Word that thousands of federal inmates nationwide soon may qualify for shorter sentences in their crack cocaine cases came as good news for Lucretia Hill of Kansas City.
Hill's 24-year-old son, George Hill, is serving six years and three months at a federal penitentiary in Indiana for distributing crack. Because of a recent change in the federal guidelines under which he was sentenced, George Hill soon could shed up to 15 months from his term.
"I've been praying, and God has answered my prayer," Lucretia Hill said. "This is a godsend. It came at the right time."
Federal courts in western Missouri are preparing to deal with hundreds of similar requests.
The influx of motions stems from decisions last year by the U.S. Sentencing Commission to reduce the prison term disparities between crack and powder cocaine dating to 1986.
So far, the federal court in Kansas City has received about 40 requests from inmates seeking shorter sentences. As many as 300 inmates sentenced in western Missouri could be eligible, court officials said.
Nationwide, the commission identified almost 20,000 inmates who could seek shorter prison terms.
Crack generally is considered more addictive than powder cocaine because it is smoked, gets into the bloodstream faster than snorted cocaine and produces a more intense high. More than 20 years ago, that difference led to longer sentences for crack cocaine.
Because four of every five crack defendants are black and most defendants in powdered cocaine cases are white, judges complained that the disparity eroded public confidence in the courts.
Federal law still requires distribution of 100 times as much powder cocaine as crack cocaine to trigger five- and 10-year mandatory minimum sentences. In 2000, the average prison sentence for trafficking powdered cocaine was 74 months. The average for crack was 117 months.
Late last month, Chief U.S. District Judge Fernando Gaitan issued an order establishing the sentence-reduction procedure for western Missouri.
Requests will be funneled to U.S. District Judge Ortrie Smith, who will make the final decisions after receiving input from a public defender, two prosecutors and several U.S. probation officers.
Lists of inmates who are eligible to apply have been drafted by public defenders, prosecutors, probation officers, the federal courts and the Sentencing Commission. The federal Bureau of Prisons also has posted notices informing inmates of the possibility of shorter sentences, Smith said.
"We don't want to miss anyone," Smith said.
Those who qualify would receive a reduction of no more than two years from their sentence. The commission estimated last year that about 3,800 inmates nationwide could be released within a year after the decision takes effect March 3. In western Missouri, about 60 inmates could be released in the first few years.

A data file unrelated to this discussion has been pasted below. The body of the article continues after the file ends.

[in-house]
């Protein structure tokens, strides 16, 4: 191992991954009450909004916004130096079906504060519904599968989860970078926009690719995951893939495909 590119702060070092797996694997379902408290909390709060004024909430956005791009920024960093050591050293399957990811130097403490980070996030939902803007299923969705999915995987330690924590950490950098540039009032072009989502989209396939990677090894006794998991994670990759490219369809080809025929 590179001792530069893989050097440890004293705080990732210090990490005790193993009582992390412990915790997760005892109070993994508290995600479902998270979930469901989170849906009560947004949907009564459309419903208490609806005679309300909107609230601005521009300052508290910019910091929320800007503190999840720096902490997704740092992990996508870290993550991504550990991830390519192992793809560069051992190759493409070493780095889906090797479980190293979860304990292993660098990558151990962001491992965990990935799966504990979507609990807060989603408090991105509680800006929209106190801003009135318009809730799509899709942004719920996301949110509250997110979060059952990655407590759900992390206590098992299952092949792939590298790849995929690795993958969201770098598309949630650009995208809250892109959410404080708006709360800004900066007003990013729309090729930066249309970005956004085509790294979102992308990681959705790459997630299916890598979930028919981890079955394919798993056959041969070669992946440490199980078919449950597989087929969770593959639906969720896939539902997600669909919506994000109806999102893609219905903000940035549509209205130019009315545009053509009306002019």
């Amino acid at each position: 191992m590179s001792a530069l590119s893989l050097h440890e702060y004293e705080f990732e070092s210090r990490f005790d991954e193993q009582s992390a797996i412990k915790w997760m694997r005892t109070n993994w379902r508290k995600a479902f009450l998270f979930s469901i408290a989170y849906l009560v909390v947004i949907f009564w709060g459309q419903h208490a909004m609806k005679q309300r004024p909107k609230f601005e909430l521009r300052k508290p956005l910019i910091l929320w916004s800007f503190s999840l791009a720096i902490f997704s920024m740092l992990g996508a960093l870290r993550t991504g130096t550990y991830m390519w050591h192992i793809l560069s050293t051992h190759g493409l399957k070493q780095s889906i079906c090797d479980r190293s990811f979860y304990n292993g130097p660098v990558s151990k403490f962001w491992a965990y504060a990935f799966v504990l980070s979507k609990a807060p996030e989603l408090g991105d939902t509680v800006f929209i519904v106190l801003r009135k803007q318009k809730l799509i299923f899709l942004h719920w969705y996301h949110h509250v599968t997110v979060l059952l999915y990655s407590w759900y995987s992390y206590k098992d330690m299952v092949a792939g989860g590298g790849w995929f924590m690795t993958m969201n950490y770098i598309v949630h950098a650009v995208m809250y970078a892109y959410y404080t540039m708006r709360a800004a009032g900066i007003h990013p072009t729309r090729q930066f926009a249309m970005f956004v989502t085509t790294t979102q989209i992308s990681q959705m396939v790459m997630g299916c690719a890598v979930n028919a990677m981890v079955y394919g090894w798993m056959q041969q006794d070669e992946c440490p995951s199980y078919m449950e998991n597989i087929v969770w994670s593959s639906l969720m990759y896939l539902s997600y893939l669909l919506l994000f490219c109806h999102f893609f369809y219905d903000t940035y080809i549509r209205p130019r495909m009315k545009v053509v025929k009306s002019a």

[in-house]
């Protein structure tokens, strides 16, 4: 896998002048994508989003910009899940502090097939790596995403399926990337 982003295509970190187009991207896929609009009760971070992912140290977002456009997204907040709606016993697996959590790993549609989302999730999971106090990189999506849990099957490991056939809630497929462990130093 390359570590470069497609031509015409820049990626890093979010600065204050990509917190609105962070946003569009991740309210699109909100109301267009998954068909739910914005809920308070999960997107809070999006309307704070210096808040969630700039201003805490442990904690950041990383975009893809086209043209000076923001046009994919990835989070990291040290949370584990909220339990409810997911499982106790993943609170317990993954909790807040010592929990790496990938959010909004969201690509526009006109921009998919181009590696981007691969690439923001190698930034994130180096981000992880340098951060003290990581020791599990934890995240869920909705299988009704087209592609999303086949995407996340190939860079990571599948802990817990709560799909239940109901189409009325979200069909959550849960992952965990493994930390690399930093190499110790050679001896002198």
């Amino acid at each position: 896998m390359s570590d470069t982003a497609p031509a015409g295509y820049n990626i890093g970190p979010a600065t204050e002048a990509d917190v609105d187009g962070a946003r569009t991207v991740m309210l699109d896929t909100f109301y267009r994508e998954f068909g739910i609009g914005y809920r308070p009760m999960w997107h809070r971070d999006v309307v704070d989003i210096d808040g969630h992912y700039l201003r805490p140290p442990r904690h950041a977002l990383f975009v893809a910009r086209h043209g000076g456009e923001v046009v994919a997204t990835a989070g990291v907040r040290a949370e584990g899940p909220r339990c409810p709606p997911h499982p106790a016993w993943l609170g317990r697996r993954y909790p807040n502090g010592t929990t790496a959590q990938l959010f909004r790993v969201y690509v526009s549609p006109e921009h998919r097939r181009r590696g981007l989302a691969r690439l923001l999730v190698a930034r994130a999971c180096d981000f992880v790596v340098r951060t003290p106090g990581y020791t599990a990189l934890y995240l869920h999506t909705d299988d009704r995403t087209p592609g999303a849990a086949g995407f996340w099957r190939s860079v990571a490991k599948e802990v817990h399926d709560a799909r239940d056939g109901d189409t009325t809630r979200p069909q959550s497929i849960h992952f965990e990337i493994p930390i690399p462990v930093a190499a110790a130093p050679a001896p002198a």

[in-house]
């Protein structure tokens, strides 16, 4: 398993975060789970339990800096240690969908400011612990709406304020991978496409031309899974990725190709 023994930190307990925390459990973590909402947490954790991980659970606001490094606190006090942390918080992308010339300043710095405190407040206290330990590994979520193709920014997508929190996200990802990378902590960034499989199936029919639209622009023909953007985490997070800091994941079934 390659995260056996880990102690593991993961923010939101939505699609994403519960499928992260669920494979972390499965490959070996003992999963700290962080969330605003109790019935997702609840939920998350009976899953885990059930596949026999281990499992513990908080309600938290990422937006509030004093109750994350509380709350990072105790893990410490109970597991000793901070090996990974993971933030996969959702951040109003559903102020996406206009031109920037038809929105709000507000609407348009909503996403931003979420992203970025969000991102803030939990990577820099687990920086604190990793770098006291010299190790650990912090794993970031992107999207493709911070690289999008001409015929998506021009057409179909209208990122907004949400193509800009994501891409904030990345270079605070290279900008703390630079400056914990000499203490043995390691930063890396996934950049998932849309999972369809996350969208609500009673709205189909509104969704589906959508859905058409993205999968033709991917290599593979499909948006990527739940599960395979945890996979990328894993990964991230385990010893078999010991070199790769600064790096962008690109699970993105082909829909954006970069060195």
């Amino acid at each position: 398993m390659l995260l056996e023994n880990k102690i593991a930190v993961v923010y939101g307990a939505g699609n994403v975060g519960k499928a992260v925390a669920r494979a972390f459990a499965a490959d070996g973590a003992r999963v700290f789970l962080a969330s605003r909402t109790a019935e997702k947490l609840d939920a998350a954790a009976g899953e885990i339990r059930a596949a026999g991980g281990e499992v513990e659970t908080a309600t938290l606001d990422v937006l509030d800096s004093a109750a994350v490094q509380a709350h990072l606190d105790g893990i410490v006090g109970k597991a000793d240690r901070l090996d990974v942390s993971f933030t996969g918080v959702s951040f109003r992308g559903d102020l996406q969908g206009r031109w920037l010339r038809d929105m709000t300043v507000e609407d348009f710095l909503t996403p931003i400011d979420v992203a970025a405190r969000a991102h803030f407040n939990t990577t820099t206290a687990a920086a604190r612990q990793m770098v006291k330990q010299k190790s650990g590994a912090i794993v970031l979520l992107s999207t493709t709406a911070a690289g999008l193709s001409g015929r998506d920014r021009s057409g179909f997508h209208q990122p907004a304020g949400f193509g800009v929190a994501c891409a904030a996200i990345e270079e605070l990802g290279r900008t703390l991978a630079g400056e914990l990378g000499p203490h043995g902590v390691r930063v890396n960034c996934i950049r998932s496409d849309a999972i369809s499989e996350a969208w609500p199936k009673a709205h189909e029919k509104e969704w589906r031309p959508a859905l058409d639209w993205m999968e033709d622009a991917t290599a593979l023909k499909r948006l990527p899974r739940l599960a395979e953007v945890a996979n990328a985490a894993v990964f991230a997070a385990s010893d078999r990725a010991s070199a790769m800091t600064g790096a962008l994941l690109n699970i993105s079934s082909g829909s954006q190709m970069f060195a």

The sentence reductions are not automatic. A variety of factors, including public safety considerations, will play a role in whether an inmate qualifies, said Kevin Lyon, the chief probation officer in Kansas.
Lyon said his office will notify Smith of any public safety questions that arose either at the offender's initial arrest or since incarceration.
Gregg Coonrod, an assistant U.S. attorney who is handling claims for the government, said his office also would watch for inmates who could present a problem on their release.
"We'll argue over the ones who are worth arguing over," Coonrod said.
Though participants say the local effort has been marked by cooperation, the project has been controversial in Washington.
Attorney General Michael Mukasey has warned about the prospect of releasing 1,600 possibly violent criminals into ill-prepared communities in the program's first year. He asked the Congress to block or alter the Sentencing Commission's decision, though he said he would support reducing prison time for first-time, nonviolent offenders.
Senate Democrats rejected Mukasey's request last week.
Locally, Smith said that he might order some inmates released in the initial years to serve a few months in a federal halfway house so they can work on their job prospects and develop transition plans while under close supervision.
"The last thing we want to do is set them up to fail," Smith said.
Assistant public defender Laine Cardarella, who will represent most of the inmates making claims in western Missouri, said she hoped the process will run smoothly and clients such as George Hill receive sentences that more fairly fit their crimes.
"We certainly think the new guidelines ranges are a better reflection of appropriate punishment for these offenses," Cardarella said. "We are anxious to help as many people as we can to be reunited with their families sooner."
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